Carbon Disclosure Project

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The CDP (formerly the Carbon Disclosure Project) is an organisation based in the United Kingdom which supports companies and cities to disclose the environmental impact of major corporations. It aims to make environmental reporting and risk management a business norm, and drive disclosure, insight and action towards a sustainable economy.[1] Since 2002 over 6,000 companies have publicly disclosed environmental information through CDP.

Background[edit]

CDP piggybacked on GRI’s concept of environmental disclosure in 2002, focusing on individual companies rather than on nations. At the time CDP had just 35 investors signing its request for climate information and 245 companies responding. Today, nearly a fifth of global greenhouse gas emissions are reported through CDP.[2]

CDP works with investors, companies, cities, states and regions towards a well below 2 degree, water secure world.

Some corporations have higher greenhouse gas emissions than individual nation states. Some leading companies have moved to become carbon neutral, but for others there is the scope to reduce energy usage and greenhouse gas-emissions through the adoption of energy-efficiency methods and business planning.

Mechanism[edit]

CDP works with over 6000 corporations, as well as over 550 cities and 100 states and regions to help them ensure that an effective carbon emissions reductions strategy is made integral to their operations. The collection of self-reported data from thousands of companies is supported by over 800 institutional investors with US$100 trillion in assets.[3] CDP operates from Berlin, New York, London and has partners in 18 of the world's major economies which help deliver the programme globally. It has:

  • Established the most comprehensive collection of self-reported environmental data in the world, accounting for over 20% of global anthropogenic emissions.
  • Started to establish a globally used standard for emissions and energy reporting
  • Examined the 250 major electric utilities globally (high GHG emitters)
  • Obtained backing from blue chip investors including HSBC, JPMorgan Chase, Bank of America, Merrill Lynch, Goldman Sachs, American International Group, and State Street Corp.
  • Active staff or partner organisations in the United States, China, Japan, Germany, United Kingdom, France, Canada, India, Brazil, Nordic region, South Africa, Netherlands, Australia, and New Zealand, among others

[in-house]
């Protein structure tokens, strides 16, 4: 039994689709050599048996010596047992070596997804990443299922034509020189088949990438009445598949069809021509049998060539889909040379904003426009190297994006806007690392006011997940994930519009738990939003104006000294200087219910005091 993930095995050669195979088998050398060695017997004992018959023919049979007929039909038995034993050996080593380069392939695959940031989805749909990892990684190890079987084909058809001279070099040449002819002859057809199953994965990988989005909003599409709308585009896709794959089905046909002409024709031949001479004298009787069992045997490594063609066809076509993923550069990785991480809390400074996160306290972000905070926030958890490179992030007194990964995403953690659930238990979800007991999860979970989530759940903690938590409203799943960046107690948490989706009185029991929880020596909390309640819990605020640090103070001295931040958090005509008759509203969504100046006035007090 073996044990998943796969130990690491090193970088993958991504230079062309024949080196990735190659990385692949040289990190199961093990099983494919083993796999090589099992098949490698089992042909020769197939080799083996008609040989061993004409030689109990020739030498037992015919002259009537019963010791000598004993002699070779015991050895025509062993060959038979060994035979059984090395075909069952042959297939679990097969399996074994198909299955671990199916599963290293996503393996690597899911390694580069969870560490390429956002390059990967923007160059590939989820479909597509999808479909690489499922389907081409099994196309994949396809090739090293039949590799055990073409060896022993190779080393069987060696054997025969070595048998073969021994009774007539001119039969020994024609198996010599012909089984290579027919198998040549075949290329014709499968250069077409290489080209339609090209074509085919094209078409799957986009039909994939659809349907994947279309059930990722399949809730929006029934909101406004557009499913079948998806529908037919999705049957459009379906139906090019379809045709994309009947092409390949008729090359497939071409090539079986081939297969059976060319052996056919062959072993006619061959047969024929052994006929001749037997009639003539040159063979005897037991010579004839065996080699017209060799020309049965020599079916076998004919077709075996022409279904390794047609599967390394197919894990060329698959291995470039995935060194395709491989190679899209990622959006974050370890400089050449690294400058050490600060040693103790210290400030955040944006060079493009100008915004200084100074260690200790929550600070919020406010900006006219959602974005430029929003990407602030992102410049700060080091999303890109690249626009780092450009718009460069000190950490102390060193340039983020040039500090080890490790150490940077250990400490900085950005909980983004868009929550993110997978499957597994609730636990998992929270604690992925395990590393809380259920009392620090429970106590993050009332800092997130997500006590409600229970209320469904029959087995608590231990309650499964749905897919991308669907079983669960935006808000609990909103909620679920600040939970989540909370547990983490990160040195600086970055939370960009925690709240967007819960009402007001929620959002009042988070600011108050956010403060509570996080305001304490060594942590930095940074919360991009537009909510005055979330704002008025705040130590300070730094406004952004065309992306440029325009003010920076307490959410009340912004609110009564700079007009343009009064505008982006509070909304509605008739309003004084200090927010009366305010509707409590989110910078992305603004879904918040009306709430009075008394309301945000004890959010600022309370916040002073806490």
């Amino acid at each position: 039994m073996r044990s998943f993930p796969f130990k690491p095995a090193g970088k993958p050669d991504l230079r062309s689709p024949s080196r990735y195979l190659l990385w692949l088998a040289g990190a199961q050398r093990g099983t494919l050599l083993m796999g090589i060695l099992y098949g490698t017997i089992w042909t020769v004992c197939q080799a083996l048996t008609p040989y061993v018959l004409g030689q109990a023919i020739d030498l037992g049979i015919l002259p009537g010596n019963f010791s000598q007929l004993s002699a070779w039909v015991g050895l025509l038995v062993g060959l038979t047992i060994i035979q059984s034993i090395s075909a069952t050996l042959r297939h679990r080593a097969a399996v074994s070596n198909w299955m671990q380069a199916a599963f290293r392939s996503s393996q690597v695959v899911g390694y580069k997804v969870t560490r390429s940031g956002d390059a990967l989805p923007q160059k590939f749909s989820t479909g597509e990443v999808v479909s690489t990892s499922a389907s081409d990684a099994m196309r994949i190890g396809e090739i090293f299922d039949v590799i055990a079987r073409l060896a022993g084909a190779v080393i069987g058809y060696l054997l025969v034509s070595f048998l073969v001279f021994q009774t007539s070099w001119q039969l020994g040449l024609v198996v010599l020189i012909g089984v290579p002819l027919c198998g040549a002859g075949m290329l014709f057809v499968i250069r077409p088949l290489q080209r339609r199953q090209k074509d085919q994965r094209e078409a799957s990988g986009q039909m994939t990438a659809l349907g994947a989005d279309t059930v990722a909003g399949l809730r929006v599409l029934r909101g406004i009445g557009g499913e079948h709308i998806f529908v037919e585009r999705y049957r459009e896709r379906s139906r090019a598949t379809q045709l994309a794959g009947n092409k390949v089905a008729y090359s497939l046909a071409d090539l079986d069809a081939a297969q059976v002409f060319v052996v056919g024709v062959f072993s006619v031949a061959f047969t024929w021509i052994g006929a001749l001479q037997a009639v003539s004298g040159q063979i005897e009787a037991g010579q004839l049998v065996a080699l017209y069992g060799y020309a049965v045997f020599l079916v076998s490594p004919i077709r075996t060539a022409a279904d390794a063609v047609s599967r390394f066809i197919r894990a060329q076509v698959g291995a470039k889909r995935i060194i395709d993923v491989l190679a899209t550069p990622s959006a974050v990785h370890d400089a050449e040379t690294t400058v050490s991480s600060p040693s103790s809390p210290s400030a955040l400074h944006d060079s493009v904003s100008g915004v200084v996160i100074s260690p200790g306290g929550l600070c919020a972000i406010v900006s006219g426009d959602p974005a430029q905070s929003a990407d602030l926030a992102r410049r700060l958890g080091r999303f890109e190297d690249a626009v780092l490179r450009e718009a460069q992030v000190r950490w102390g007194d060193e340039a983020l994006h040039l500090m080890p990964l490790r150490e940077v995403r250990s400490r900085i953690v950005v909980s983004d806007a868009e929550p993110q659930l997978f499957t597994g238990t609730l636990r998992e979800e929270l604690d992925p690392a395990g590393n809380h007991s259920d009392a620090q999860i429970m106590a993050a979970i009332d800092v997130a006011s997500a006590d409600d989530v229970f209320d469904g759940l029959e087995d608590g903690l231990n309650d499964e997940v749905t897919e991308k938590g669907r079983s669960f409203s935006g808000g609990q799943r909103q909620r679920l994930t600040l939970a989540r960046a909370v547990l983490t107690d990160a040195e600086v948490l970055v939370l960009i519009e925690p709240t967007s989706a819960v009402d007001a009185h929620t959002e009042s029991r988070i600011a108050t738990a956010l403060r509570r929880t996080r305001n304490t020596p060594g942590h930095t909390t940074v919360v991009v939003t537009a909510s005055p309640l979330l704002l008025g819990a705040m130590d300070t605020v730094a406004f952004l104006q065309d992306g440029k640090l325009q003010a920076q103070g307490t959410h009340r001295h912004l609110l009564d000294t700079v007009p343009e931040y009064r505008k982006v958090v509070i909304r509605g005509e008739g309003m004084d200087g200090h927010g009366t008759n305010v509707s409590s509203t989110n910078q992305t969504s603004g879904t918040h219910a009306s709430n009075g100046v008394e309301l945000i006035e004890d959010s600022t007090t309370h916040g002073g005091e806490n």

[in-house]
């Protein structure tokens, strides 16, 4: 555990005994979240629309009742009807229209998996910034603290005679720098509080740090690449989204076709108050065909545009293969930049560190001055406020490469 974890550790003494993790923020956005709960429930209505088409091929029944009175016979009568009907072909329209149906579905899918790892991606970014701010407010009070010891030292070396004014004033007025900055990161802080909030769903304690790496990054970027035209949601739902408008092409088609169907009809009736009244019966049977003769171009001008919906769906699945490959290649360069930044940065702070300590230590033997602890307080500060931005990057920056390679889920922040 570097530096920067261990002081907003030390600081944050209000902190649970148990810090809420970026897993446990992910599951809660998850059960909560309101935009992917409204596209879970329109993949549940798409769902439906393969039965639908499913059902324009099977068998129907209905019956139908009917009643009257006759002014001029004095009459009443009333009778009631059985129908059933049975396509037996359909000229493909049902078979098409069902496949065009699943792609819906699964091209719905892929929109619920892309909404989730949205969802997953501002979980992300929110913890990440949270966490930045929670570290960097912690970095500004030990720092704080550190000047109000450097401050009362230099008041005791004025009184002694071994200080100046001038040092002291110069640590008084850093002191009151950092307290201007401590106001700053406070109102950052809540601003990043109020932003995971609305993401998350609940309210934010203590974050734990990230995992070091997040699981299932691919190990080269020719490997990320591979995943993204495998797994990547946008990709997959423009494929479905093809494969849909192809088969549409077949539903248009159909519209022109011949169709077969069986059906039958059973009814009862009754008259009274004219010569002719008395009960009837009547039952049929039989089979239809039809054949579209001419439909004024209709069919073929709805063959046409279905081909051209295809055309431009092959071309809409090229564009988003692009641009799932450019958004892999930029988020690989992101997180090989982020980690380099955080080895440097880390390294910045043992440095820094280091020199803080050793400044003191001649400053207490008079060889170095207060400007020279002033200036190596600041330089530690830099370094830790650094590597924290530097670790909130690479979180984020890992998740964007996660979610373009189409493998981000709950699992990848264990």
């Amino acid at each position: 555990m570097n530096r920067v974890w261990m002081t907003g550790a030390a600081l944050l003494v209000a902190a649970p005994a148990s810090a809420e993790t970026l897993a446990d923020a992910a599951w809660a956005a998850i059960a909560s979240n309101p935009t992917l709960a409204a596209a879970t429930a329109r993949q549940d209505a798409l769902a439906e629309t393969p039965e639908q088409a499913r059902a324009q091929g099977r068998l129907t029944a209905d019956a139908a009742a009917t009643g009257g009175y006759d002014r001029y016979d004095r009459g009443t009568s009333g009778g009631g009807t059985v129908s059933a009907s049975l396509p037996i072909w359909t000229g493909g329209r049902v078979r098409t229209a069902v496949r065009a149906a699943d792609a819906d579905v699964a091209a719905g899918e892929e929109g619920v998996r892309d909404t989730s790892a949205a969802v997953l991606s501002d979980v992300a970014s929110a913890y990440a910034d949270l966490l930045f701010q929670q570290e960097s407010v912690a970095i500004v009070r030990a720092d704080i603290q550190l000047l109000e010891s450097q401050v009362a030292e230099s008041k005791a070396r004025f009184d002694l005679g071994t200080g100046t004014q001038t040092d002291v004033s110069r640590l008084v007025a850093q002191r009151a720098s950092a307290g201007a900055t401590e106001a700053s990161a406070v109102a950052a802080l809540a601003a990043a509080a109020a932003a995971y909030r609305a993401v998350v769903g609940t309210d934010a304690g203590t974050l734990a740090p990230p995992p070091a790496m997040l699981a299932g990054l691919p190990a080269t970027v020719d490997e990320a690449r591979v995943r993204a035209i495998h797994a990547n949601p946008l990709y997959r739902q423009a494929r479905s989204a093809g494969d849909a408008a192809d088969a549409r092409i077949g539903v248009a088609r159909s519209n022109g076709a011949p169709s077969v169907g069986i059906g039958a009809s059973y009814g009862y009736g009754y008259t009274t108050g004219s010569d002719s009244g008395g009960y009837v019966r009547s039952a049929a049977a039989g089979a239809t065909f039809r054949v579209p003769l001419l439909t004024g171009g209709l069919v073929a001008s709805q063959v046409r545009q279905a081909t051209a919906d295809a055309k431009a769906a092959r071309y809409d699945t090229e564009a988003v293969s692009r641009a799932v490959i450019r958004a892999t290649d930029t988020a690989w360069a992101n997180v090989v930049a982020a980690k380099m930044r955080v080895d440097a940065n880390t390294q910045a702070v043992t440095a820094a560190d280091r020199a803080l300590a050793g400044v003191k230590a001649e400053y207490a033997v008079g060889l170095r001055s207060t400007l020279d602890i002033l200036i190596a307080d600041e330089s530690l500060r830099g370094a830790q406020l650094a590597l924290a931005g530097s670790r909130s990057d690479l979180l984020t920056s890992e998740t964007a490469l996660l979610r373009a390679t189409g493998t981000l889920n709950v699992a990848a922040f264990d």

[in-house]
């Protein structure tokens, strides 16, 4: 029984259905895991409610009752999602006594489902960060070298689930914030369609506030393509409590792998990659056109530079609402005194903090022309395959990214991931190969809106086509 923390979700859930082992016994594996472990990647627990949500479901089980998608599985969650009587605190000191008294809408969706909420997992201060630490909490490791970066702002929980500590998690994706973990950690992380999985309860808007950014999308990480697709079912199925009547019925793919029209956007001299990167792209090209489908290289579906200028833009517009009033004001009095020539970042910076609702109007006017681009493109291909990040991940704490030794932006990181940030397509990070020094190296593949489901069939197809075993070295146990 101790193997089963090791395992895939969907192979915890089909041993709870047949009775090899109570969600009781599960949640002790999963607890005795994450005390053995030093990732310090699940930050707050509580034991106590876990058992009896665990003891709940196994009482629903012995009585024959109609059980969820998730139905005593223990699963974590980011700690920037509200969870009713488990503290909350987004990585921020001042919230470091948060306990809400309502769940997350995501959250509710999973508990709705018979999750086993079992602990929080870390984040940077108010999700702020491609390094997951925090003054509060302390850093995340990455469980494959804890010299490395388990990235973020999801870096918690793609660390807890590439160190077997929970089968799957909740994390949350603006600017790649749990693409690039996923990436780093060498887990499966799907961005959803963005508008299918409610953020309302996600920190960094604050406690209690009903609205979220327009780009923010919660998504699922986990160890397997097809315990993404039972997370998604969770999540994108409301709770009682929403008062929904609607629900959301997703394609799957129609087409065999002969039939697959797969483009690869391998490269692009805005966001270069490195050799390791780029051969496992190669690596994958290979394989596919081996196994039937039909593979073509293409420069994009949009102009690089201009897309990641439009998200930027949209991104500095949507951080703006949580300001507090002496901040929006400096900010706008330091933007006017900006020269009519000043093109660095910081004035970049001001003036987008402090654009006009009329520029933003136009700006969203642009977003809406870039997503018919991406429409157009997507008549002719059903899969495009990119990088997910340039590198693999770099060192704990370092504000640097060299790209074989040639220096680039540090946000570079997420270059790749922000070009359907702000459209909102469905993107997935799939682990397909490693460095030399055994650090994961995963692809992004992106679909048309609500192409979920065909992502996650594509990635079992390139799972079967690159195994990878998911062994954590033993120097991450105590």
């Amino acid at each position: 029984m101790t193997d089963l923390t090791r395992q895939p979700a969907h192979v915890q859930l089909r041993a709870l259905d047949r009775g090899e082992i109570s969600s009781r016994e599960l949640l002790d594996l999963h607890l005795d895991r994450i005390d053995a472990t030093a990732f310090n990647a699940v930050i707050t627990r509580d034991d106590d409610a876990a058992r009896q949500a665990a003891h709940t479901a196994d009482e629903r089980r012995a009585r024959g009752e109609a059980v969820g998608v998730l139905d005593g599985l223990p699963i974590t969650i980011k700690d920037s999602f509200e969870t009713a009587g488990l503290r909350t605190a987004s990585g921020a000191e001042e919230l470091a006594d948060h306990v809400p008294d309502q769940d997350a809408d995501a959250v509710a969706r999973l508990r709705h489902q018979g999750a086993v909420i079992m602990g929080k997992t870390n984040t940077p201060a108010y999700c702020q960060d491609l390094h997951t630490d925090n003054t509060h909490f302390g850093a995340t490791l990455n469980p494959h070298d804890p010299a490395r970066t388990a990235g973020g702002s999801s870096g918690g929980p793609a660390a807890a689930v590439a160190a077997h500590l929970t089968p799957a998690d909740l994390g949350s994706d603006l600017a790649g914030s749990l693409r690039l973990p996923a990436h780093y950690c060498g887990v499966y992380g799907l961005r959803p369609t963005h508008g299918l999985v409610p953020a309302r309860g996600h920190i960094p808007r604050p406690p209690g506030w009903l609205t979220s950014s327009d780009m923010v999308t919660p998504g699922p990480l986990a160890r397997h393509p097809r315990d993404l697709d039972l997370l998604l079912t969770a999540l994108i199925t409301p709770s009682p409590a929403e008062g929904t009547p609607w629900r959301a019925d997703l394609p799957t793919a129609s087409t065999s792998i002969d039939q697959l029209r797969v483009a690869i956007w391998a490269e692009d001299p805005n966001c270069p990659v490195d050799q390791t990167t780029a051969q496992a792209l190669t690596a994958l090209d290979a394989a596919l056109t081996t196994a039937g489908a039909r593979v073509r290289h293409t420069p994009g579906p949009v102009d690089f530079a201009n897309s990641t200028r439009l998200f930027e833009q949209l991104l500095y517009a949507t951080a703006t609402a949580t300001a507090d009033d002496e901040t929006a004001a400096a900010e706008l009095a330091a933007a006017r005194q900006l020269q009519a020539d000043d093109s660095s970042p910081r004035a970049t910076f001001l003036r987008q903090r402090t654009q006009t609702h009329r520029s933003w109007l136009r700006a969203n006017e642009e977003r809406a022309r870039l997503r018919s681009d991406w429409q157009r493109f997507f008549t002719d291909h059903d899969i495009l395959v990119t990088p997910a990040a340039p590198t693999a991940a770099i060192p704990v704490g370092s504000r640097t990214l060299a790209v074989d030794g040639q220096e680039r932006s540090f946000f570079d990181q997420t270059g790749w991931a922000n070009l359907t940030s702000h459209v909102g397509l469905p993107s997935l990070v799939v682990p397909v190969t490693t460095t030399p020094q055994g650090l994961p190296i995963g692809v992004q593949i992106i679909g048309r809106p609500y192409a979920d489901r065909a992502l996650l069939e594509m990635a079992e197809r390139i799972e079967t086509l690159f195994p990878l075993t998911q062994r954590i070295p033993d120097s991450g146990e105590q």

• Works with corporations including WalMart, Tesco, Cadbury Schweppes, Procter and Gamble, and many others to measure emissions through the supply chain.

Much of the data elicited has never been collected before. This information is helpful to investors,[4] corporations, and regulators in making informed decisions on taking action towards a sustainable economy by measuring and understanding their environmental impact and taking meaningful steps to address and limit their risk to climate change, deforestation and water security.

CDP's Programs[edit]

CDP operates in most major economies worldwide and channels information and progress through individual programs. These are: Climate Change, Water, Supply Chain, Forests and Cities. Its Carbon Action initiative encourages investors to accelerate carbon reduction in high emitting industries and to implement emissions reducing projects that generate positive return on investment.

Climate Change[edit]

CDP's climate change program aims to reduce companies’ greenhouse gas emissions and mitigate climate change risk. CDP requests information on climate risks and low carbon opportunities from the world’s largest companies on behalf of over 800 institutional investor signatories with a combined US$100 trillion in assets.[5]

Water[edit]

In 2014, 573 investors used the CDP Water program, collectively representing US$60 trillion in assets.[6] The program motivates companies to disclose and reduce their environmental impacts by using the power of investors and companies.

Supply Chain[edit]

In 2016, some 90 organizations, representing over US$2.5 trillion of purchasing power requested that their suppliers disclose information on how they are approaching climate and water risks and opportunities. Data was gathered from over 4,000 suppliers worldwide,[7] who reported over US$12 billion worth of savings from emission reduction activities[8].

Forests[edit]

CDP's forests program acts on behalf of over 290 signatory investors representing over US$20 trillion in assets. CDP collects information from companies through the lens of the four agricultural commodities responsible for most deforestation: timber, palm oil, cattle and soy. CDP’s forests program was first set up by the Global Canopy Programme Global Canopy Programme which remains a prime funder for the program.[9]

Cities[edit]

CDP Cities provides the global platform for cities to measure, manage and disclose their environmental data. More than 500 cities are now measuring and disclosing environmental data on an annual basis. The potential and need for this program is enormous since soon over half of the world’s population will live in cities.[10] CDP Cities provides an easy to use global platform based upon a simple questionnaire that allows city governments to publicly disclose their greenhouse gas emission data. One of the greatest values of the annual report, first released in June 2011, is to city leaders who can identify peers who are addressing similar risks and issues with new and innovative strategies for reducing carbon emissions and for mitigating risk from climate change.